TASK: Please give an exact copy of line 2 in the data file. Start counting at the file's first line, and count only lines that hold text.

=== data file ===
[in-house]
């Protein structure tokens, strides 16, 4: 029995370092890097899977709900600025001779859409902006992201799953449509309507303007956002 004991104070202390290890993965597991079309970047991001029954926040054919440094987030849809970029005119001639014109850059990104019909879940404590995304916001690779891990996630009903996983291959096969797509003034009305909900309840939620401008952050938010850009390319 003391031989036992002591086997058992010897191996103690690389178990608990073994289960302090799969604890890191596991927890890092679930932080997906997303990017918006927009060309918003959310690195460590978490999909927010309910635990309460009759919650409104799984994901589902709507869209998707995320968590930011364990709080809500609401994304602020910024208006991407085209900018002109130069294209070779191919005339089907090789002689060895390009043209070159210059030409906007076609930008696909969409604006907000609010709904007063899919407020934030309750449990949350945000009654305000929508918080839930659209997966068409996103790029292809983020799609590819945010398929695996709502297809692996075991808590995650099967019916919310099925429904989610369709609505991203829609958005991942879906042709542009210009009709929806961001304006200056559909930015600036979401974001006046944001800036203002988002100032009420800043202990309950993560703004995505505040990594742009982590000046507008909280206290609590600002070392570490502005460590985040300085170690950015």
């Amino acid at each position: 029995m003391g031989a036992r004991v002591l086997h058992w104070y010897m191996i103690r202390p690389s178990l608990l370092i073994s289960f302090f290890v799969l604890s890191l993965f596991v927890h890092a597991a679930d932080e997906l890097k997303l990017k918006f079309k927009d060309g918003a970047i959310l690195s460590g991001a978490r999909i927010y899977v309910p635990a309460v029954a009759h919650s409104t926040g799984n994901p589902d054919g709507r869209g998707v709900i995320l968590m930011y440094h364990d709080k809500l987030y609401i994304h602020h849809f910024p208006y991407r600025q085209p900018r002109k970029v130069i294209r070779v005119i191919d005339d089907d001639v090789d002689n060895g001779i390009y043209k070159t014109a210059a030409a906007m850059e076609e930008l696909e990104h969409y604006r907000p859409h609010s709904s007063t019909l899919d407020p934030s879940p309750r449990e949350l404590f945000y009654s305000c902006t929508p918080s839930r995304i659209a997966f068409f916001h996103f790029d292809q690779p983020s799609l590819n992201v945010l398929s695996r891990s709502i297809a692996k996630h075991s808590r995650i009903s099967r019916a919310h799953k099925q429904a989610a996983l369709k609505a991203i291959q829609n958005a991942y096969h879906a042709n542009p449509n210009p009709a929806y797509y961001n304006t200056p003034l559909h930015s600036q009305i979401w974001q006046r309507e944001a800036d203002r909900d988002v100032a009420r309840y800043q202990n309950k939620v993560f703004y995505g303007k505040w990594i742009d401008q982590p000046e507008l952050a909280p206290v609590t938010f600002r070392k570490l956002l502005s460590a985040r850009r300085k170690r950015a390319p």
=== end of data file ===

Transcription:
């Protein structure tokens, strides 16, 4: 029995370092890097899977709900600025001779859409902006992201799953449509309507303007956002 004991104070202390290890993965597991079309970047991001029954926040054919440094987030849809970029005119001639014109850059990104019909879940404590995304916001690779891990996630009903996983291959096969797509003034009305909900309840939620401008952050938010850009390319 003391031989036992002591086997058992010897191996103690690389178990608990073994289960302090799969604890890191596991927890890092679930932080997906997303990017918006927009060309918003959310690195460590978490999909927010309910635990309460009759919650409104799984994901589902709507869209998707995320968590930011364990709080809500609401994304602020910024208006991407085209900018002109130069294209070779191919005339089907090789002689060895390009043209070159210059030409906007076609930008696909969409604006907000609010709904007063899919407020934030309750449990949350945000009654305000929508918080839930659209997966068409996103790029292809983020799609590819945010398929695996709502297809692996075991808590995650099967019916919310099925429904989610369709609505991203829609958005991942879906042709542009210009009709929806961001304006200056559909930015600036979401974001006046944001800036203002988002100032009420800043202990309950993560703004995505505040990594742009982590000046507008909280206290609590600002070392570490502005460590985040300085170690950015």